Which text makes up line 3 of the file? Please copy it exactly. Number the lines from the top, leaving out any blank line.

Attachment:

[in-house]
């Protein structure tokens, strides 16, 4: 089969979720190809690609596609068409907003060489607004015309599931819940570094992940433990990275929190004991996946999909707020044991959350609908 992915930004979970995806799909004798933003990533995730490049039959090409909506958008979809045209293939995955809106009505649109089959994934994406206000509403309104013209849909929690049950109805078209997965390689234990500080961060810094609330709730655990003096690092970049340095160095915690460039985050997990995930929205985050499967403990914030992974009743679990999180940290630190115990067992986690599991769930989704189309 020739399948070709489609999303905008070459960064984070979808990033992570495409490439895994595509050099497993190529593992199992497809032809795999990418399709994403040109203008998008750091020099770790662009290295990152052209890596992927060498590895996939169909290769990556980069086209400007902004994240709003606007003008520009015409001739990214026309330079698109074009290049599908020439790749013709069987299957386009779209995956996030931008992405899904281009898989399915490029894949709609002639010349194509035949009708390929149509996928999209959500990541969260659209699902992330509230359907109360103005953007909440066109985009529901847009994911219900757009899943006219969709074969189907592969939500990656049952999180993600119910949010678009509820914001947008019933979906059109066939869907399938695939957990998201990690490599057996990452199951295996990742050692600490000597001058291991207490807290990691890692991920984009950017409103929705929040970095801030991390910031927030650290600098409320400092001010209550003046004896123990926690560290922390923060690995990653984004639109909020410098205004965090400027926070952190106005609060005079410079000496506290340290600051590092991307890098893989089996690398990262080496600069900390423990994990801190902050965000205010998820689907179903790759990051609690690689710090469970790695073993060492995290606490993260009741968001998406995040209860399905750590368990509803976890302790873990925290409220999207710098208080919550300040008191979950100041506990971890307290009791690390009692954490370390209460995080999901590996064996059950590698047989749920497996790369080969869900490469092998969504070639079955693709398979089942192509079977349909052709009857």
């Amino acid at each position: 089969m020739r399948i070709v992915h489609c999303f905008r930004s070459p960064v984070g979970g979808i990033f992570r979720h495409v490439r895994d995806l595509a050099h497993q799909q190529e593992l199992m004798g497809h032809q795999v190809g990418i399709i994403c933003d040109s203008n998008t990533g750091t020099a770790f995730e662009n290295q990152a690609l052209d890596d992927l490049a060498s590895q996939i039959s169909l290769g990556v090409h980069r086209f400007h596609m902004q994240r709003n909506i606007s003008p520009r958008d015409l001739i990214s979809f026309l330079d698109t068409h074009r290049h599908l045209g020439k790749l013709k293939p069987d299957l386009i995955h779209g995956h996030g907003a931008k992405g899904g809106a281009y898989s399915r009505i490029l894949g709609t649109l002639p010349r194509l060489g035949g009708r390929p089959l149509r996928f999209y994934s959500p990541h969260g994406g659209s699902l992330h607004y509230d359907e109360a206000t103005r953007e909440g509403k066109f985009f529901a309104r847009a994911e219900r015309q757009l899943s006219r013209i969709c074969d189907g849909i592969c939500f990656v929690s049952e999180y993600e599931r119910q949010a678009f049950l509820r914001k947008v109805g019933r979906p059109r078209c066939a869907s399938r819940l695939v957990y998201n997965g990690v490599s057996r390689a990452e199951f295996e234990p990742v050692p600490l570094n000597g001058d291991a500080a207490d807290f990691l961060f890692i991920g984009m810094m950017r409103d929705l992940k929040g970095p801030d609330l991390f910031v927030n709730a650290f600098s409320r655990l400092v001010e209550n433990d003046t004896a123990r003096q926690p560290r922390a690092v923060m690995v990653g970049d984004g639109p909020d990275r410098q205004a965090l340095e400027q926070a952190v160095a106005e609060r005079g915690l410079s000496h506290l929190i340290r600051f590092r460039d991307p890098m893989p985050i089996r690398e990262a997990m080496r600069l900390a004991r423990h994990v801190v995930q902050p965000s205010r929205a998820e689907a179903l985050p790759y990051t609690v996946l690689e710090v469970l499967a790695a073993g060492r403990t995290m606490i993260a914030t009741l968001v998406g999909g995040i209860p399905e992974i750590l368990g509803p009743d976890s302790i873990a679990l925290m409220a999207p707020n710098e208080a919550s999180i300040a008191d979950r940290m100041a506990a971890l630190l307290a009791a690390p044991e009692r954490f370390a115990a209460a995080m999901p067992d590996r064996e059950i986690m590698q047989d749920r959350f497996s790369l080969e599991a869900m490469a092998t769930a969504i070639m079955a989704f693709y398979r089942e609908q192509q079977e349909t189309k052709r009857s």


């Amino acid at each position: 089969m020739r399948i070709v992915h489609c999303f905008r930004s070459p960064v984070g979970g979808i990033f992570r979720h495409v490439r895994d995806l595509a050099h497993q799909q190529e593992l199992m004798g497809h032809q795999v190809g990418i399709i994403c933003d040109s203008n998008t990533g750091t020099a770790f995730e662009n290295q990152a690609l052209d890596d992927l490049a060498s590895q996939i039959s169909l290769g990556v090409h980069r086209f400007h596609m902004q994240r709003n909506i606007s003008p520009r958008d015409l001739i990214s979809f026309l330079d698109t068409h074009r290049h599908l045209g020439k790749l013709k293939p069987d299957l386009i995955h779209g995956h996030g907003a931008k992405g899904g809106a281009y898989s399915r009505i490029l894949g709609t649109l002639p010349r194509l060489g035949g009708r390929p089959l149509r996928f999209y994934s959500p990541h969260g994406g659209s699902l992330h607004y509230d359907e109360a206000t103005r953007e909440g509403k066109f985009f529901a309104r847009a994911e219900r015309q757009l899943s006219r013209i969709c074969d189907g849909i592969c939500f990656v929690s049952e999180y993600e599931r119910q949010a678009f049950l509820r914001k947008v109805g019933r979906p059109r078209c066939a869907s399938r819940l695939v957990y998201n997965g990690v490599s057996r390689a990452e199951f295996e234990p990742v050692p600490l570094n000597g001058d291991a500080a207490d807290f990691l961060f890692i991920g984009m810094m950017r409103d929705l992940k929040g970095p801030d609330l991390f910031v927030n709730a650290f600098s409320r655990l400092v001010e209550n433990d003046t004896a123990r003096q926690p560290r922390a690092v923060m690995v990653g970049d984004g639109p909020d990275r410098q205004a965090l340095e400027q926070a952190v160095a106005e609060r005079g915690l410079s000496h506290l929190i340290r600051f590092r460039d991307p890098m893989p985050i089996r690398e990262a997990m080496r600069l900390a004991r423990h994990v801190v995930q902050p965000s205010r929205a998820e689907a179903l985050p790759y990051t609690v996946l690689e710090v469970l499967a790695a073993g060492r403990t995290m606490i993260a914030t009741l968001v998406g999909g995040i209860p399905e992974i750590l368990g509803p009743d976890s302790i873990a679990l925290m409220a999207p707020n710098e208080a919550s999180i300040a008191d979950r940290m100041a506990a971890l630190l307290a009791a690390p044991e009692r954490f370390a115990a209460a995080m999901p067992d590996r064996e059950i986690m590698q047989d749920r959350f497996s790369l080969e599991a869900m490469a092998t769930a969504i070639m079955a989704f693709y398979r089942e609908q192509q079977e349909t189309k052709r009857s």